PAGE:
Here is how Kirk described the American economy of the 1950s:

A free economy is one in which men and women can make their own choices. They can choose the kind of work they want to do, and where they want to do it. They can buy what they choose, and abstain from what they choose. They can work when they like, within limits, and rest when they like. They can change their occupations and employers and their material circumstances much as they like. These are great benefits: they help to satisfy the fundamental human longing for self-reliance. They make men and women free.

In the name of “free trade,” we killed the free economy. Now, many Americans find their opportunities limited and, if they complain, they are told they should move and take what is on offer in a far-off city. Rather than changing occupations and employers as much as they would like, they find themselves shuffling between low-paying jobs and working whatever hours their employers demand. They cannot buy the things they want but are forced to buy health insurance.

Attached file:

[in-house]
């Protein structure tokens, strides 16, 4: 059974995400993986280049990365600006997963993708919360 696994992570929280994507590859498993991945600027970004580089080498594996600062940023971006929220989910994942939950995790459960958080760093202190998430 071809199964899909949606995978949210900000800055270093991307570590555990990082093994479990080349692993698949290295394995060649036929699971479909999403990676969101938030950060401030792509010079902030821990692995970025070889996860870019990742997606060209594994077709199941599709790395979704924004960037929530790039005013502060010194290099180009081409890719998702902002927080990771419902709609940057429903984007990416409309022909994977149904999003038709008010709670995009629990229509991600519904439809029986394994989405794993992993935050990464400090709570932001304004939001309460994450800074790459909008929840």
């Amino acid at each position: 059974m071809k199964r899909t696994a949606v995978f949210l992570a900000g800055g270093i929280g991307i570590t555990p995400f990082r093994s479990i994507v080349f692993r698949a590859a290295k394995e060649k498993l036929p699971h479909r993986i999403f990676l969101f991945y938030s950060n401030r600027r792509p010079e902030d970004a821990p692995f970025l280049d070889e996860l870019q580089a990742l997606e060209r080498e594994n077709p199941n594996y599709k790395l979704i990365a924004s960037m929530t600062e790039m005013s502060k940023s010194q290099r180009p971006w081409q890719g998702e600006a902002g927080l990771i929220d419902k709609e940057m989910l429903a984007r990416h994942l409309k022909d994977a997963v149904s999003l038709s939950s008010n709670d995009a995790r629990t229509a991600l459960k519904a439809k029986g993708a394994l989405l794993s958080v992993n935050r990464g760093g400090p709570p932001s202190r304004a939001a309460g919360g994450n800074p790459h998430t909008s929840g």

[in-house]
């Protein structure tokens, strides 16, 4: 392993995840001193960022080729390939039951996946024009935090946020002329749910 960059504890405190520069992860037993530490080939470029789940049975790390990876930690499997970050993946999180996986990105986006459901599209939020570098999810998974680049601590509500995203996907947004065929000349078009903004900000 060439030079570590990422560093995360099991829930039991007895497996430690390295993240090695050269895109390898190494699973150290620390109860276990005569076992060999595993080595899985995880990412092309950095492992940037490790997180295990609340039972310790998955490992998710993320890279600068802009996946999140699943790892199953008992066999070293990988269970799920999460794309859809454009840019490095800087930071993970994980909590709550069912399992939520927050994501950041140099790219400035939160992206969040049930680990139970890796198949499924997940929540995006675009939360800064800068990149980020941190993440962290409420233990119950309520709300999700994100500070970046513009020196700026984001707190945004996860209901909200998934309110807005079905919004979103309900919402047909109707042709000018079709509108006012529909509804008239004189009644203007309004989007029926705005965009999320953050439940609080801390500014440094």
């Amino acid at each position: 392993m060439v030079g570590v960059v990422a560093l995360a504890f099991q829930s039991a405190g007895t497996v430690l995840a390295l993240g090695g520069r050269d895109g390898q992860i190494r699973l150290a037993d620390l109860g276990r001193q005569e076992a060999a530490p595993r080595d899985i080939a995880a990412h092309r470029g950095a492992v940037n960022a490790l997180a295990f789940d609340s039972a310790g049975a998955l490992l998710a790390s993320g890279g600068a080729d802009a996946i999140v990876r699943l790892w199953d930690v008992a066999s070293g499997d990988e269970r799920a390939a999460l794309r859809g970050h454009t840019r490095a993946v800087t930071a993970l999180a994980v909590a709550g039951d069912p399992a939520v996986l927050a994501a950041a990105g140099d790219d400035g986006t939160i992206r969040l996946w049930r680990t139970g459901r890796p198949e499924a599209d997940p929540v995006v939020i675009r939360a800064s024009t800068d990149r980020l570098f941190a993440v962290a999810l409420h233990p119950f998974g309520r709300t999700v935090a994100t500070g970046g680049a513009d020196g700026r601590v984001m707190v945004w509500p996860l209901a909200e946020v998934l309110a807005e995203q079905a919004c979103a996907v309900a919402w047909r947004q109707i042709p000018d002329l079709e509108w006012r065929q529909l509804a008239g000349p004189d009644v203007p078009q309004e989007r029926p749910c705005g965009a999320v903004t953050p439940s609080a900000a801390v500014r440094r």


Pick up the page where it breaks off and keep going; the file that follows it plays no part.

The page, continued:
Our men and women are not free. Our economy is not a free economy; it is a servile economy. It more closely resembles the economy of a colony than a free republic.

Kirk praised America of the 1950s because its “wealth is very widely and equitably distributed.”

“Never before, in any civilized society, has there been a greater equality of incomes than there is now in America,” Kirk wrote. “So far as material achievement can satisfy human longings, nevertheless, we Americans have gone further than have any other people; and we have diffused our prosperity more widely throughout our nation.”